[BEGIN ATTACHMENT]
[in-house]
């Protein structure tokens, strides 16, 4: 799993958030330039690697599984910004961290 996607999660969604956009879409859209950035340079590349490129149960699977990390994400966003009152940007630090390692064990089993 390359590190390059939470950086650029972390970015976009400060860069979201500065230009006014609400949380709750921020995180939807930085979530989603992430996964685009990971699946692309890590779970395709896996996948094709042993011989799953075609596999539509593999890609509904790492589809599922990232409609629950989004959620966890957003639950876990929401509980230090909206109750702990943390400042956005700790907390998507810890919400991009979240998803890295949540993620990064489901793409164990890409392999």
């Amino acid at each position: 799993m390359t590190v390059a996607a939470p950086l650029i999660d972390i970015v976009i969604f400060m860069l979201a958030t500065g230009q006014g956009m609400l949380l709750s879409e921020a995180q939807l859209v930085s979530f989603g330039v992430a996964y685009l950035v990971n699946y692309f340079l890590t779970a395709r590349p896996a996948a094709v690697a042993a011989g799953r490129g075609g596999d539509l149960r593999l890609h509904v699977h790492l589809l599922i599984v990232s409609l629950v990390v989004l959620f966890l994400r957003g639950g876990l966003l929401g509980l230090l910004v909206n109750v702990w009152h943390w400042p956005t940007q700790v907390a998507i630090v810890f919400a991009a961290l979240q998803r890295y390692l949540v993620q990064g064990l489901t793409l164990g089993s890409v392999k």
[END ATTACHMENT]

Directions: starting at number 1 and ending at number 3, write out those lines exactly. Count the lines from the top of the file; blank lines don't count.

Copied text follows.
[in-house]
């Protein structure tokens, strides 16, 4: 799993958030330039690697599984910004961290 996607999660969604956009879409859209950035340079590349490129149960699977990390994400966003009152940007630090390692064990089993 390359590190390059939470950086650029972390970015976009400060860069979201500065230009006014609400949380709750921020995180939807930085979530989603992430996964685009990971699946692309890590779970395709896996996948094709042993011989799953075609596999539509593999890609509904790492589809599922990232409609629950989004959620966890957003639950876990929401509980230090909206109750702990943390400042956005700790907390998507810890919400991009979240998803890295949540993620990064489901793409164990890409392999």
């Amino acid at each position: 799993m390359t590190v390059a996607a939470p950086l650029i999660d972390i970015v976009i969604f400060m860069l979201a958030t500065g230009q006014g956009m609400l949380l709750s879409e921020a995180q939807l859209v930085s979530f989603g330039v992430a996964y685009l950035v990971n699946y692309f340079l890590t779970a395709r590349p896996a996948a094709v690697a042993a011989g799953r490129g075609g596999d539509l149960r593999l890609h509904v699977h790492l589809l599922i599984v990232s409609l629950v990390v989004l959620f966890l994400r957003g639950g876990l966003l929401g509980l230090l910004v909206n109750v702990w009152h943390w400042p956005t940007q700790v907390a998507i630090v810890f919400a991009a961290l979240q998803r890295y390692l949540v993620q990064g064990l489901t793409l164990g089993s890409v392999k």